UPDATE: The S$8 ticket fee will be waived for the final day of the event. Just mention “Patricia’s Guest” to the folks at the door and you’re good to go!
With the World Street Food Congress gracing our shores, I was more than happy to embrace its existence by paying a visit to the Jamboree and probably try some street food from various countries around the globe. Despite my earlier hesitance, skepticism and concerns, I decided to give it a go and hope for the best (much to my delight, snippets of the dialogue sessions were published in the local papers).
The scorching hot and humid day had me continuously reaching for my trusty paisley bandana to wipe off profuse amounts of pespiration that had gathered on my forehead and dripping down my sideburns and neck. The smell of charcoal smoke filled the air and affirmed that I was at the right place. My mother and I were greeted by staff (who were most likely to be students from the supporting/partnering schools of the event) clad in matching maroon-coloured polo t-shirts with the slogan “Will Work For Food Culture” proudly plastered on their backs. Given that it was a weekday, there was no apparent crowd but just enough people to make the place not seem too “dead”. The culinary craftsmen and women mostly wore smiles on their faces and made small talk when curious-looking visitors passed by their stall. A cheer of some sort – paired with smiles and laughter – would break out at various intervals amongst various groups of chefs; which seemed to show that despite coming from different parts of the world (and also being separated by the various confines of their stalls), they were still happy to be there, exhibit their food and mingle around with everyone.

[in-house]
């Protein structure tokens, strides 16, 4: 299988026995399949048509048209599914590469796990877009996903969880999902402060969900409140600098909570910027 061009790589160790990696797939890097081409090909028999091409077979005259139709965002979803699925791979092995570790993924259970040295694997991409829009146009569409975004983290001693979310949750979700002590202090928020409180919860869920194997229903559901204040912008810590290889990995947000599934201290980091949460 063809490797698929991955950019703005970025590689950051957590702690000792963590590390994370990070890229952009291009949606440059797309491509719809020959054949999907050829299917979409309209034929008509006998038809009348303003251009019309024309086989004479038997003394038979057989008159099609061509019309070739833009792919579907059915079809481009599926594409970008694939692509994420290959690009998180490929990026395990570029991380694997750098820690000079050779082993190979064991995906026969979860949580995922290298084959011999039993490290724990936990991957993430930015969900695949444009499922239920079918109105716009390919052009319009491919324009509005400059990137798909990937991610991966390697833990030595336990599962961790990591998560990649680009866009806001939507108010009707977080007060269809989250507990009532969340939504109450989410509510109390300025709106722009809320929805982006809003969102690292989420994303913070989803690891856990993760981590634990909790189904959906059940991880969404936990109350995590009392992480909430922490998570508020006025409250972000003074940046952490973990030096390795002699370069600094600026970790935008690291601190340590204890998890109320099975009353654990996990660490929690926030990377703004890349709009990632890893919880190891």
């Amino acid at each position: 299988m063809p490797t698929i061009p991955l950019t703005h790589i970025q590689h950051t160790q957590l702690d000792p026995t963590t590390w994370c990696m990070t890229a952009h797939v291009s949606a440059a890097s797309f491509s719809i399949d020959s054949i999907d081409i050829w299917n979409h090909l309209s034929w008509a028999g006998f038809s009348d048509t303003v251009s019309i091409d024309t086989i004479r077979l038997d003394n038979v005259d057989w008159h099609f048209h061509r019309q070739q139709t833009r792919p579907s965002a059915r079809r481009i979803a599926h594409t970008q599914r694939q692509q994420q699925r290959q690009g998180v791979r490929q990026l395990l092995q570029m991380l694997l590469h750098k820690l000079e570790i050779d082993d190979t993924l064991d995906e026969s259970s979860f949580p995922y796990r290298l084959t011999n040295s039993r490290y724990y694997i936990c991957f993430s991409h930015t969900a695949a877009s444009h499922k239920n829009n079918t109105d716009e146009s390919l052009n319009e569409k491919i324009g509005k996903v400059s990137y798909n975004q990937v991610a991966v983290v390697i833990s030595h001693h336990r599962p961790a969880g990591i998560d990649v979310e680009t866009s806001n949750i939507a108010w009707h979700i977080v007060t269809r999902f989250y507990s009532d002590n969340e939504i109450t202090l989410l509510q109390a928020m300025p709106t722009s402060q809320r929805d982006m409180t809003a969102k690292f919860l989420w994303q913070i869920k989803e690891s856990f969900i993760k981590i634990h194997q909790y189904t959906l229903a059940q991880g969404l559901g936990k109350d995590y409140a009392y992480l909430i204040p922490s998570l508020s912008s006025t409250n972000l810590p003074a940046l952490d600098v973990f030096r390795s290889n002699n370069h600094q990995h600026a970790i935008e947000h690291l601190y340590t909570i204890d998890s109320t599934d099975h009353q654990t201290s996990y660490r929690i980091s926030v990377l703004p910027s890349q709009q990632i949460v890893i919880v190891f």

Food and Stuff
We made our way in and around the vast compound and decided to start on a bowl of Indonesian Soto Tangkar and Sate, prepared by a decently-dressed man who initially thought I was from Jakarta (my paternal grandparents were native Javanese immigrants who settled in Singapore). From the get go, the said man wore a warm and genuinely friendly smile on his face, seemingly delighted to have people visit his stall. But soon mentioned – in a rather disappointed tone – that there weren’t as many visitors as he hoped for who frequented his stall and the event as a whole. I could only suspect the reasons for this unfortunate circumstance to be; the rather exorbitant price of the dish (a dish that usually costs anywhere between 5000 to 10000 Indonesian Rupiah (between 60 Singapore cents to S$1.30) in most streets of Indonesia, is priced S$8.50 at the Jamboree! Most, if not all, of the stalls at the Jamboree had a ridiculously high mark-up prices of the items on offer), and/or that majority of the visitors thought that the soto he was serving was similar to the ones offered in local eateries (those folks don’t know what they’re missing). As I watched him grill the sate (charcoal grilled meat skewers – also spelled “satay” in Singapore and Malaysia), he had this natural and delicate way of handling the skewers which gave the unmistakable impression that he was passionate and dedicated in doing what he does; all this while two of his assistants were busy in the background preparing other components of the dish.
This lightly tangy, yet flavourful and rich, soup – which visually resembled the local sayur lodeh (aka lontong gravy), but tasted very much like tongseng – was served in a bowl along with a few cubes of ketupat (rice cakes), rough cuts of fresh carrots, cucumbers, tomatoes and shallots. The sate itself was flavourful but dry (I later understood that it was meant to be dipped and let sit in the soup, which could have made the sate salvageable). Food has the wonderful ability to transport one to a certain point in one’s past; and this dish did just that by bringing back nice memories of a serving of tongseng from a street-side stall in Bandung – just opposite the hotel my family and I stayed in.